Working in a Sustainable Pace

sustainable paceOur book about Valuable Agile Retrospectives has been published!

Agile promotes that teams work in a sustainable pace, delivering value to their customers. When teams are working under too much pressure, technical debt will increase and velocity of teams will go down. Agile retrospectives can help you to discover the causes of pressure, and to take actions to reach a sustainable pace with your teams.

A sustainable pace is a workload that a team can handle for a longer period, without compromising the quality of the product. It is based on a velocity that is doable for the team and doesn’t lead to stress or illness of the team members.

When the workload of the team becomes too high, chances are big that team members will make more mistakes with increased technical debt as an result. Team pressure drives code quality down and increases maintenance. Due to the technical debt, the velocity of the team will decrease so they will actually be delivering less value to their customers while putting in more hours. Clearly a waste of valuable time, money, and energy of your people.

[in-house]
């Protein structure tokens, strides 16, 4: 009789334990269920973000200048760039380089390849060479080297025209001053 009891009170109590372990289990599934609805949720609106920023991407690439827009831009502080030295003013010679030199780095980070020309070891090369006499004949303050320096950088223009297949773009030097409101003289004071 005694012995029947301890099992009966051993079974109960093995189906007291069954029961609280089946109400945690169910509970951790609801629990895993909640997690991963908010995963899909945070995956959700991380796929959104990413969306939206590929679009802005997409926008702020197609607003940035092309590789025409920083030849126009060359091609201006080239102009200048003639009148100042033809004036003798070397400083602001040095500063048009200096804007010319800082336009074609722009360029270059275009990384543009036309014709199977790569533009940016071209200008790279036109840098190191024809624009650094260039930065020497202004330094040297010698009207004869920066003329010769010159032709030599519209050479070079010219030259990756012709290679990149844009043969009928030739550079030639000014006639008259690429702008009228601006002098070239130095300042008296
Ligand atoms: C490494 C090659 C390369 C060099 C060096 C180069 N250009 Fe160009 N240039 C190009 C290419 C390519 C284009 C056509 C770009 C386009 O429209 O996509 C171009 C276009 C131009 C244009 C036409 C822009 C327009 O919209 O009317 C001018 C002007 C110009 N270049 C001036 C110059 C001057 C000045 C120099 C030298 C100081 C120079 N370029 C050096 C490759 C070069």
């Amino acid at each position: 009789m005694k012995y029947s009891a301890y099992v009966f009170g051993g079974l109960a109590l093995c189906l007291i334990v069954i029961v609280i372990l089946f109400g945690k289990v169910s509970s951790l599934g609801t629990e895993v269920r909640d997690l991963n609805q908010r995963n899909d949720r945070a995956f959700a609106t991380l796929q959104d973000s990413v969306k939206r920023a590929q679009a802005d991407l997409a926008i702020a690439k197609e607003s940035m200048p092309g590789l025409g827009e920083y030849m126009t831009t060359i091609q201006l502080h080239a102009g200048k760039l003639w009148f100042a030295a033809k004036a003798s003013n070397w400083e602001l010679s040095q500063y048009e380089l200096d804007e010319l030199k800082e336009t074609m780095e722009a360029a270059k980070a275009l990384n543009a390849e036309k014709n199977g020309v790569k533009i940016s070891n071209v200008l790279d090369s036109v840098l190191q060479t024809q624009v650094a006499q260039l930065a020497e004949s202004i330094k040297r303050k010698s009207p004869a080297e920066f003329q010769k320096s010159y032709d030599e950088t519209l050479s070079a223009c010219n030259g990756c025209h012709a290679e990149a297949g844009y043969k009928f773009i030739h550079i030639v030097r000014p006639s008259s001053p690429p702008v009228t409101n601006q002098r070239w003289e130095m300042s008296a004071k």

Finding out what causes team pressure

Some pressure is acceptable, but if you have the feeling that you are always working under pressure, that the pressure is hampering your teams to deliver value to your customers, then that is something that should be addressed. You can do that for instance with agile retrospectives where team members can state how they feel that things are going, and use questions to discover what can be done to reduce the pressure.

A retrospective can be used to find the root causes why team members feel that they are under constant pressure. You can do a five times why exercise to investigate the deeper causes:

  • Do teams get enough freedom to do the work in the way they think it should be done?
  • Are team members allowed to make occasional mistakes and learn from them?
  • Is it one or two person who are under pressure, or is it everybody in the team?
  • How is the morale of your teams?
  • Do team members feel happy when they come to work, and when they go home?